Floating aquatic plants are pretty maintenance low, even in cases where they’re considered harder than the rest. This is because they uptake nutrients directly from the water column, so you don’t have to worry about root tabs.

That said, some can be finicky about water conditions and parameters. Most will do fine, but our goal as aquarists should be to make fish and plants thrive instead of just surviving.

But… there’s hidden maintenance that you should also keep track of. Plants like Anacharis and Hornwort grow pretty much no matter what you do. The problem is that in a well-balanced tank with proper nutrients and CO₂ trimming them can become an every other day affair.

In other words, a plant that’s low maintenance may not be a good fit for a high-tech, well-balanced tank. They simply grow too fast, with Anacharis being able to grow at least an inch per day. The stems will also begin to split, creating huge masses of plants.

It’s unsightly and a pain.

So maintenance will change from tank to tank, even with the same plants. In general: if you’re able to grow red stem plants or ground cover in the tank, nominally “easy” plants can grow out of control. 

Aquascaping Potential

Remember that purchasing plants is just the beginning, but different types of floating plants can lend themselves to different aesthetic uses.

The biggest choice to make here is between floating plants that stay on the surface, like lilies or frogbit and those that create a floating mass of some sort. This latter bit includes both stemmed plants like Anacharis and those that will float in a mat, like Java Moss.

It always helps to have a plan of action for your aquascaping from the start of creating a tank. That said, often the plan becomes emergent as the tank matures.

In either case, carefully consider how you’ll use the plants before you purchase them. Corralling floating plants takes more than a quick decision so knowing if and how you plan to do so is important.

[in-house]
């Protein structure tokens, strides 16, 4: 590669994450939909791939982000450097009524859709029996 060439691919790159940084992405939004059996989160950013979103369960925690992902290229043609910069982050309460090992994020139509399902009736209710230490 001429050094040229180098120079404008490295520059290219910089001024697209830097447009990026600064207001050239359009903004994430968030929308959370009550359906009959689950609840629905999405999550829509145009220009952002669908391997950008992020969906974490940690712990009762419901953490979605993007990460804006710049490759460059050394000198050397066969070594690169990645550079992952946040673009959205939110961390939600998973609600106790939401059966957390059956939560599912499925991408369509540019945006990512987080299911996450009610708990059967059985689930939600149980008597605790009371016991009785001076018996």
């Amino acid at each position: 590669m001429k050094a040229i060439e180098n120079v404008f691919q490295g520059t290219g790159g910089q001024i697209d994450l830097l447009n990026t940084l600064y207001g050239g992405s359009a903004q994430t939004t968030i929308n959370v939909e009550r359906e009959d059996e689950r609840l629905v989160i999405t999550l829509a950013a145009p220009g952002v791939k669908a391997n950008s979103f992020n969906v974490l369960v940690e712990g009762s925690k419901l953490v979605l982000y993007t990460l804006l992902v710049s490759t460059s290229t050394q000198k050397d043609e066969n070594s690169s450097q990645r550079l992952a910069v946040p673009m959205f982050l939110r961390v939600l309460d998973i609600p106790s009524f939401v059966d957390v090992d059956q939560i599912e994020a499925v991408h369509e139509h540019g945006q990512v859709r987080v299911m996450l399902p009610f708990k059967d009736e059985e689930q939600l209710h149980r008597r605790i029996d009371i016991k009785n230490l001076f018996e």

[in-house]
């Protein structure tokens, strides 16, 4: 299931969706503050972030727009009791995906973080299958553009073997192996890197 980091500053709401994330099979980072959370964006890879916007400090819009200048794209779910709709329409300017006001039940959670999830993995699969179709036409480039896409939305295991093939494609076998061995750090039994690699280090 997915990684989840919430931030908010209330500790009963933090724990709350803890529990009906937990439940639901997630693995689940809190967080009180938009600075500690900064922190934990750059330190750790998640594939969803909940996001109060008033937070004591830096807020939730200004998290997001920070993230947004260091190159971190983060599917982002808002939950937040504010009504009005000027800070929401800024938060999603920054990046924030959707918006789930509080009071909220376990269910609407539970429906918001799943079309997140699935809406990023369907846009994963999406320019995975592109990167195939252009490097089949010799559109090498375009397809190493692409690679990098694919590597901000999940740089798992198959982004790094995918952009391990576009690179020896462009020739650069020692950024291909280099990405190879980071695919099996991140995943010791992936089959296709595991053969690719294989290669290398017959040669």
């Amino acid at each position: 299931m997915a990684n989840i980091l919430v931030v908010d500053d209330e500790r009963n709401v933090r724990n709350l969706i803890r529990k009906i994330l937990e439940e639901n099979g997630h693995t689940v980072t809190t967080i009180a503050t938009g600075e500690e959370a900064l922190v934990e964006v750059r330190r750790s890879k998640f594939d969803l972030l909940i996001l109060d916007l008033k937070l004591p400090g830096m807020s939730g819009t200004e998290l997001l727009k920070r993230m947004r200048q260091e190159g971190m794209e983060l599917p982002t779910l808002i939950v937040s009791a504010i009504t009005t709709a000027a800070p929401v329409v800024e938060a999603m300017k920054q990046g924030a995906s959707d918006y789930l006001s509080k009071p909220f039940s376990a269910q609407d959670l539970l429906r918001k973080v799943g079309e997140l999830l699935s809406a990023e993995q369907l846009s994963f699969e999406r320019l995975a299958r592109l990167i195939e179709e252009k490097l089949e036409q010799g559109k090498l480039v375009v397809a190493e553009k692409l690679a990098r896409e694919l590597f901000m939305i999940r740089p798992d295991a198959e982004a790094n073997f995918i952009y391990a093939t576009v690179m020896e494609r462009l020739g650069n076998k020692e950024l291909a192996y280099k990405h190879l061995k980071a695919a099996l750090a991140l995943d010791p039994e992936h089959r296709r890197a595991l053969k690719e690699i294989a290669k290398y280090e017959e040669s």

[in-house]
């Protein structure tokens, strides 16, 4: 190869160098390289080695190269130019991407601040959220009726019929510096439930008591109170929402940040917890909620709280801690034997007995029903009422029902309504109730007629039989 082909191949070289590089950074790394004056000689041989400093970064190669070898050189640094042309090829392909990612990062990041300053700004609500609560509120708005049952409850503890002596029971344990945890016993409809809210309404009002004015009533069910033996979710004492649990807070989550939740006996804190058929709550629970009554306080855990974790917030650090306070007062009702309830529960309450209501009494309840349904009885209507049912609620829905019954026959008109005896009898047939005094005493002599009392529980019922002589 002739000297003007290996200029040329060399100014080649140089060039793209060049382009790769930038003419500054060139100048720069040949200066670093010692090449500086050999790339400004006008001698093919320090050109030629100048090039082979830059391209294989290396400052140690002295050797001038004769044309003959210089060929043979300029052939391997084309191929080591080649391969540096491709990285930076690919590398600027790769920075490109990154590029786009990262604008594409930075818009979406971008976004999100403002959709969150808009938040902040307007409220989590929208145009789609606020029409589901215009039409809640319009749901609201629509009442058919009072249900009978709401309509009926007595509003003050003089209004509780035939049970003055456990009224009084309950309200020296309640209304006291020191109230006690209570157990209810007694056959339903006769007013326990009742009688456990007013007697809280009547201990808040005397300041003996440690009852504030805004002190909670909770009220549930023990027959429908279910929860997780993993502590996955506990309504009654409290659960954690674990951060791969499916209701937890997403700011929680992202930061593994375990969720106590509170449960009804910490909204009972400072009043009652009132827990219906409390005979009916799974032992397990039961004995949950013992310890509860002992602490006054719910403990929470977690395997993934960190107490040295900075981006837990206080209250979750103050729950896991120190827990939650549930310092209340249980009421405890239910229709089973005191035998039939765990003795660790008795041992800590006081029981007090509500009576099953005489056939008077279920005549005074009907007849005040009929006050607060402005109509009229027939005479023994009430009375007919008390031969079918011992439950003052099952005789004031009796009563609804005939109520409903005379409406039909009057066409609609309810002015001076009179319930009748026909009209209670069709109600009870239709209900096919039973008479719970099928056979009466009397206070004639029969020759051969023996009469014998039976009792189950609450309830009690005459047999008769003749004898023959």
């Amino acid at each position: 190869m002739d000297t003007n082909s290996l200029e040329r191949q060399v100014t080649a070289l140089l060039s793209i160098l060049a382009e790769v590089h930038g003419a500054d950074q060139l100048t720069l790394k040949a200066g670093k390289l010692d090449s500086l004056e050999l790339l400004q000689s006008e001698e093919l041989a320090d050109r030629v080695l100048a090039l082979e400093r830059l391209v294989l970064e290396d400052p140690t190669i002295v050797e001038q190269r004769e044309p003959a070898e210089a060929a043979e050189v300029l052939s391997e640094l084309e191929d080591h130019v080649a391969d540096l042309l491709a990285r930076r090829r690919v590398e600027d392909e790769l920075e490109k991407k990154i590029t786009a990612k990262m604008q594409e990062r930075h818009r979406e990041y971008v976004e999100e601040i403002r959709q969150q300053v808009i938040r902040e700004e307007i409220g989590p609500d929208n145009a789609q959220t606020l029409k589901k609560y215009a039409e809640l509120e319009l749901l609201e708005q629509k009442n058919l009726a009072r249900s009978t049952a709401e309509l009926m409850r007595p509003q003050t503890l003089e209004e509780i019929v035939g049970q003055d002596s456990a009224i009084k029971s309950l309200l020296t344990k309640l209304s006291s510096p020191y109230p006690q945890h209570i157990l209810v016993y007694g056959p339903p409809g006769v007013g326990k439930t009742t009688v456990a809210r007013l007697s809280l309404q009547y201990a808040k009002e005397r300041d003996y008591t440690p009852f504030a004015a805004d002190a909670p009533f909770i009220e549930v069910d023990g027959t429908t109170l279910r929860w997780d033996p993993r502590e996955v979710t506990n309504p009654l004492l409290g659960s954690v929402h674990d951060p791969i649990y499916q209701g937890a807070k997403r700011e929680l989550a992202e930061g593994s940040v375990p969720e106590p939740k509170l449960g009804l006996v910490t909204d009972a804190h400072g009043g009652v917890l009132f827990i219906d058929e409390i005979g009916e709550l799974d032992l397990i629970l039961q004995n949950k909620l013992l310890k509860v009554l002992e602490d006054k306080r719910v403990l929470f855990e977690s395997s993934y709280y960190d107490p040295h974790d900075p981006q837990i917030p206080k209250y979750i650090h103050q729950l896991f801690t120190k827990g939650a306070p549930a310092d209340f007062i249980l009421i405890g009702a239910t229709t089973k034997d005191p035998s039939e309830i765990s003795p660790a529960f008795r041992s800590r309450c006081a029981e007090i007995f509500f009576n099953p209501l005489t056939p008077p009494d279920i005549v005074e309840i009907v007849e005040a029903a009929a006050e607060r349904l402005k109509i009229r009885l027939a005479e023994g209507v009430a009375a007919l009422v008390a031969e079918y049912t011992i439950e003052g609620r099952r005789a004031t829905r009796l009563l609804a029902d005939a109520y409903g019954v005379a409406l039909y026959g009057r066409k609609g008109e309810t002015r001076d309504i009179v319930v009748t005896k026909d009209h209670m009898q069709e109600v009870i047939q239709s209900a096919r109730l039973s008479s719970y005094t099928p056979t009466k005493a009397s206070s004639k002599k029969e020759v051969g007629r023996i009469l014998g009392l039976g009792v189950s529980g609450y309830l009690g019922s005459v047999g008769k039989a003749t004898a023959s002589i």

Water Conditions

While the majority of plants will thrive in a cycled tank, and even an uncycled one, provided they’re given the correct nutrients… this isn’t true for outliers in the world of aquatic chemistry.

In particular, brackish tanks are very limited in the number of plants they can use. Of those listed above, I’ve only had success with Java Moss and partial success with Duckweed.

Other tanks that may have issues are very alkaline tanks, such as those usually used to house African cichlids.

Just be aware if you might be in an outlying situation, it’ll help you make sure to bring home only the right plants.

Potential Problems

Some floating plants create more shade or take up more room than others. Because of that, you should double-check to make sure that what you’re working with isn’t going to cause any issues to crop up during its growth.

It’s important to have a clear area at the top of the tank for feeding, many floating plants can trap food at the surface and keep it from bottom-dwelling fauna like catfish or shrimp. You should have a solution to the problem before you buy the plant, especially for fast-growing “blanket” plants like duckweed.

Just think ahead and you’ll be fine! Even the worst problems caused by floating plants are easily fixed.

Floating Plants For a New Dimension

Floating aquatic plants allow you to add another dimension to your tank. They create shade, cover, and make your animals feel more comfortable. They often end up being a defining feature of the tank overall! Finding the best floating aquarium plants is

So, which floating plants are you planning to add to your next aquatic venture?